Organized jointly by the Movieyana Film Society and Bangladesh Shilpakala Academy, Catherine talked about how she fell in love with cinema and Tareque Masud at the same time, how they wrote scripts together, how he influenced her editing and how she plans to finish their unfinished feature film “Kagojer Phul” (Paper Flowers)
American-born film-maker Catherine Masud seldom stays in Bangladesh these days. Since the untimely death of her husband, celebrated film-maker Tareque Masud in 2011, she has often shied away from public eye. This August, she came to Bangladesh to commemorate the 7th death anniversary of Tareque Masud where she attended a discussion and screening session of the late director’s films.
Organized jointly by the Moviyana Film Society and Bangladesh Shilpakala Academy, Catherine talked about how she fell in love with cinema and Tareque Masud at the same time, how they wrote scripts together, how he influenced her editing and how she plans to finish their unfinished feature film "Kagojer Phul” (Paper Flowers).
She said back in 1987, she came to Bangladesh and saw the works of S M Sultan. Her background was in painting. Writer Ahmed Sofa introduced her to Tareque, who was making a film on Sultan. They had been shooting for 5 years already and were in the middle of editing at the time.
“Obostha khubi kharap chhilo,” (Things were really bad) Catherine said in plain Bangla. “They smoked while cutting the negatives. Later it took us months to remove the ashes.”
“This is how I was introduced to cinema and Tareque,” she said.“I fell in love with both simultaneously.”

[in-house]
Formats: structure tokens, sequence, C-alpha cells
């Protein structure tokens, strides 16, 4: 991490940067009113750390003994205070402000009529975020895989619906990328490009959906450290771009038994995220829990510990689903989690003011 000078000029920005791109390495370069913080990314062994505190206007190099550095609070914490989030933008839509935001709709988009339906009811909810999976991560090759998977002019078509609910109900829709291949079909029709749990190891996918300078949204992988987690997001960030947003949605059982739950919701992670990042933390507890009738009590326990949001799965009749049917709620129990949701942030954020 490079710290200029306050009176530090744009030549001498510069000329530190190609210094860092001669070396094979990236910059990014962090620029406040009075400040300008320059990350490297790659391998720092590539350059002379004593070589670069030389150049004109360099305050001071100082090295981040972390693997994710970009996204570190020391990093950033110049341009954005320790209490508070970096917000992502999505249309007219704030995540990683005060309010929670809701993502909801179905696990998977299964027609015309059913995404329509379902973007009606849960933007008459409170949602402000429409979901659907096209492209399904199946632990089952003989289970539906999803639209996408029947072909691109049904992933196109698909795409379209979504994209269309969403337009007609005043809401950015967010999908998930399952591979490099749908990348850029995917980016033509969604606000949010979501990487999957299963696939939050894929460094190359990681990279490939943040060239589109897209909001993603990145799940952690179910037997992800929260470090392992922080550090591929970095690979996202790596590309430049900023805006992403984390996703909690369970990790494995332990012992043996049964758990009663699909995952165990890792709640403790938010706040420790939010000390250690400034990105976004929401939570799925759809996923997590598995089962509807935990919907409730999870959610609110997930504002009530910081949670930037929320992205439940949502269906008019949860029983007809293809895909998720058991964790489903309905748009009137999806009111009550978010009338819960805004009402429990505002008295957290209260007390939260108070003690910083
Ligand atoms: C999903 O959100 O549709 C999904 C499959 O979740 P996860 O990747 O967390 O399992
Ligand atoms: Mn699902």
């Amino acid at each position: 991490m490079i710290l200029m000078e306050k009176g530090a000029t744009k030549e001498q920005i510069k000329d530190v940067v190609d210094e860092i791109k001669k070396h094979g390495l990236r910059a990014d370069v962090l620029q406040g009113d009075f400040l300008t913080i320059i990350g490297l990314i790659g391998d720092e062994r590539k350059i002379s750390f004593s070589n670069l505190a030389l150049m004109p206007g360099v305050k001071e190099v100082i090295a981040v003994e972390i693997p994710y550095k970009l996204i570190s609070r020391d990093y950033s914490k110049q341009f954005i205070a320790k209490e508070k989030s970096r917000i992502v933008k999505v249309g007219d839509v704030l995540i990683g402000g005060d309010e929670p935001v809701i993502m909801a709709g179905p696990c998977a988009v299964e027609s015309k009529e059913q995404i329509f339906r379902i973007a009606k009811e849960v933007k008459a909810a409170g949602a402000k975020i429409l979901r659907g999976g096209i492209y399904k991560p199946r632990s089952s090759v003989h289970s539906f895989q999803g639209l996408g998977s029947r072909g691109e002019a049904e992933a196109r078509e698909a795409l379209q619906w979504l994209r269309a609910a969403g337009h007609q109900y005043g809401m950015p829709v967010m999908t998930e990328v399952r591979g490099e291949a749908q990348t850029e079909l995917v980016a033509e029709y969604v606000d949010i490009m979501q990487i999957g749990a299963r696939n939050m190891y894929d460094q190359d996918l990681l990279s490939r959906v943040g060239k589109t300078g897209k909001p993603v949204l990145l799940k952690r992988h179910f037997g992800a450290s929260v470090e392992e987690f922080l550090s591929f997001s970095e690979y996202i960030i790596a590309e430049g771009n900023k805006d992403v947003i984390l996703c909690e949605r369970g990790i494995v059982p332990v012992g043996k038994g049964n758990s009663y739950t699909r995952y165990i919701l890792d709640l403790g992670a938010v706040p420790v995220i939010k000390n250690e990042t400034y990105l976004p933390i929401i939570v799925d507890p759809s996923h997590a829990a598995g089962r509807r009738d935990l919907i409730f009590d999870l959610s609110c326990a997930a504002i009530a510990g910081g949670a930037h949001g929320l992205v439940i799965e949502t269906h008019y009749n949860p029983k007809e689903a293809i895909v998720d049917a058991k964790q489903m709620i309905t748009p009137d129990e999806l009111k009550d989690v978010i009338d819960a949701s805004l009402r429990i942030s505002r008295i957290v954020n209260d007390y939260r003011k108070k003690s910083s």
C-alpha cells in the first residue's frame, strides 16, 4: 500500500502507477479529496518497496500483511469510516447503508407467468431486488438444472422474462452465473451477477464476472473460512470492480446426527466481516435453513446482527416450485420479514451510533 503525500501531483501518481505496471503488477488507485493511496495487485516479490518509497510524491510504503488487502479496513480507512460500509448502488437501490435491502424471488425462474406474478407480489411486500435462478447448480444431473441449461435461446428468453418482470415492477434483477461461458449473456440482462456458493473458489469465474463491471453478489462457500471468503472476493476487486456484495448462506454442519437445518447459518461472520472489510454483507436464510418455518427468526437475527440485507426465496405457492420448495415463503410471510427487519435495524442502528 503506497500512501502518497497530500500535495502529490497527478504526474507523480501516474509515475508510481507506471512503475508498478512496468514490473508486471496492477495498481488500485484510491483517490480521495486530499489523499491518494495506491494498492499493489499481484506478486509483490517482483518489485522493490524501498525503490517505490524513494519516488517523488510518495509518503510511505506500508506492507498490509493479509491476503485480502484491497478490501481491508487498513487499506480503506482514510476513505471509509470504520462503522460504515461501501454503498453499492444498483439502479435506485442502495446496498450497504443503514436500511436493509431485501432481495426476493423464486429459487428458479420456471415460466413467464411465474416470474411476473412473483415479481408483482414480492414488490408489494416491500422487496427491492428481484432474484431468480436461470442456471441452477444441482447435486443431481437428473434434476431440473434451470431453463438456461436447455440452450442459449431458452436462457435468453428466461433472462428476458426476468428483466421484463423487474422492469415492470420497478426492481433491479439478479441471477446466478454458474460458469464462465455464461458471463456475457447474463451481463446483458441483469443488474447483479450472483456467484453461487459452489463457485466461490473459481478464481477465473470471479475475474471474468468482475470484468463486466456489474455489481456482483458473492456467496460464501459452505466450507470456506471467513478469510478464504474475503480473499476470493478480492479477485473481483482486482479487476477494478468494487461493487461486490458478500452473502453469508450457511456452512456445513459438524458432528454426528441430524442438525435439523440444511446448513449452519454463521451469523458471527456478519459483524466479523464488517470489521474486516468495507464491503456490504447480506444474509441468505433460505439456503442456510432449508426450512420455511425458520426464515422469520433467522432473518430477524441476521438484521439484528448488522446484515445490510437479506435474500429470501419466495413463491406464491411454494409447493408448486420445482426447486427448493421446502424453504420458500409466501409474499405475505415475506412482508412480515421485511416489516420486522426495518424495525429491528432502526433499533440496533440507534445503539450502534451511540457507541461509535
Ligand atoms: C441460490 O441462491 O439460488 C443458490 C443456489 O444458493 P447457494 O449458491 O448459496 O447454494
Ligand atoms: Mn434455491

She had an interest in writing and background in visual arts and music. Cinema was the art form that combined all of her interests. Among all the roles in film-making,editing attracted her the most and she got her first taste of it in that chaotic editing panel of “Adam Surat.”
Every film was a new experience for the couple. They worked on “Muktir Gaan” in New York with “found footage” that they collected from all over the world. It was a completely different process of working.
She discussed how Tareque was highly imaginative and had the power to visualize and frame a story. He would say that 20% is the film-maker’s work; but 80% is “Ayojon” (arrangements) -how to get the team together to execute that vision.
“It’s like a war,” she said.“And we’re like generals commanding our troops.”
Tareque would say if he could do anything else, he would do that instead, she said. But he was made for making films, which is a very hard job. Other artists can paint or write or take a picture when they are feeling low, but film-makers can’t just go out and make a film.
The couple had only finished the script for their next film “Kagojer Phul” when Tareque’s life was cut short in a tragic road accident. Catherine expressed her firm desire to finish the film but said she hasn’t found that work-chemistry with anyone else.
Tareque had a concept he called “Total Film-making.” From writing the film to distribution and exhibition- the film-maker see every step of the way.That is a concept Catherine feels we need to apply in Bangladesh.
“Our films are like our children,” she said. “We nurture them until become their own persons.”